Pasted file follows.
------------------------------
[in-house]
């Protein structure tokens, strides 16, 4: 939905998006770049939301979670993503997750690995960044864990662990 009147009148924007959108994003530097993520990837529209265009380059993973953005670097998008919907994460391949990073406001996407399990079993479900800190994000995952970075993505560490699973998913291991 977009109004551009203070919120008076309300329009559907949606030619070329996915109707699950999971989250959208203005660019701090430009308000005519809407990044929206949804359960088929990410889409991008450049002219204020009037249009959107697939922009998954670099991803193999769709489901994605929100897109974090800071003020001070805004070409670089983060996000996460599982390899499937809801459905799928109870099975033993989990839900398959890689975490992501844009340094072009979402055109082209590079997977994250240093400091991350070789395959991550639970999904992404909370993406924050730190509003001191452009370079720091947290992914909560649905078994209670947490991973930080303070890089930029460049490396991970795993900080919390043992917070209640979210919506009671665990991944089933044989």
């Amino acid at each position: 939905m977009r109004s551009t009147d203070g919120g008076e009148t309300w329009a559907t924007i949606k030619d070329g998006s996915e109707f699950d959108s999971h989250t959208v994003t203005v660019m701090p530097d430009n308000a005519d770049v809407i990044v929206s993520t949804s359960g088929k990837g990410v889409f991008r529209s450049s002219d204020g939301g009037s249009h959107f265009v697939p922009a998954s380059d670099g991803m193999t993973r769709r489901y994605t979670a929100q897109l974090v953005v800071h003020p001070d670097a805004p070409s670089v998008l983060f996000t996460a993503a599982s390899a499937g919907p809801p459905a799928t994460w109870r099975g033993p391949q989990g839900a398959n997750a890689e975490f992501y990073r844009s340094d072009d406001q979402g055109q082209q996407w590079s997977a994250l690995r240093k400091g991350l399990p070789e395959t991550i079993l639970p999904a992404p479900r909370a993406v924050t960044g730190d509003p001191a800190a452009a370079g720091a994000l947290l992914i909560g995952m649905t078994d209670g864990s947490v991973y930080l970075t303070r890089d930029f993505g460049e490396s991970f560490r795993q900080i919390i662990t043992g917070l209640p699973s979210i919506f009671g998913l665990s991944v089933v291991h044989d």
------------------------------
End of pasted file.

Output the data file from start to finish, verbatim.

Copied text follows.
[in-house]
């Protein structure tokens, strides 16, 4: 939905998006770049939301979670993503997750690995960044864990662990 009147009148924007959108994003530097993520990837529209265009380059993973953005670097998008919907994460391949990073406001996407399990079993479900800190994000995952970075993505560490699973998913291991 977009109004551009203070919120008076309300329009559907949606030619070329996915109707699950999971989250959208203005660019701090430009308000005519809407990044929206949804359960088929990410889409991008450049002219204020009037249009959107697939922009998954670099991803193999769709489901994605929100897109974090800071003020001070805004070409670089983060996000996460599982390899499937809801459905799928109870099975033993989990839900398959890689975490992501844009340094072009979402055109082209590079997977994250240093400091991350070789395959991550639970999904992404909370993406924050730190509003001191452009370079720091947290992914909560649905078994209670947490991973930080303070890089930029460049490396991970795993900080919390043992917070209640979210919506009671665990991944089933044989």
């Amino acid at each position: 939905m977009r109004s551009t009147d203070g919120g008076e009148t309300w329009a559907t924007i949606k030619d070329g998006s996915e109707f699950d959108s999971h989250t959208v994003t203005v660019m701090p530097d430009n308000a005519d770049v809407i990044v929206s993520t949804s359960g088929k990837g990410v889409f991008r529209s450049s002219d204020g939301g009037s249009h959107f265009v697939p922009a998954s380059d670099g991803m193999t993973r769709r489901y994605t979670a929100q897109l974090v953005v800071h003020p001070d670097a805004p070409s670089v998008l983060f996000t996460a993503a599982s390899a499937g919907p809801p459905a799928t994460w109870r099975g033993p391949q989990g839900a398959n997750a890689e975490f992501y990073r844009s340094d072009d406001q979402g055109q082209q996407w590079s997977a994250l690995r240093k400091g991350l399990p070789e395959t991550i079993l639970p999904a992404p479900r909370a993406v924050t960044g730190d509003p001191a800190a452009a370079g720091a994000l947290l992914i909560g995952m649905t078994d209670g864990s947490v991973y930080l970075t303070r890089d930029f993505g460049e490396s991970f560490r795993q900080i919390i662990t043992g917070l209640p699973s979210i919506f009671g998913l665990s991944v089933v291991h044989d």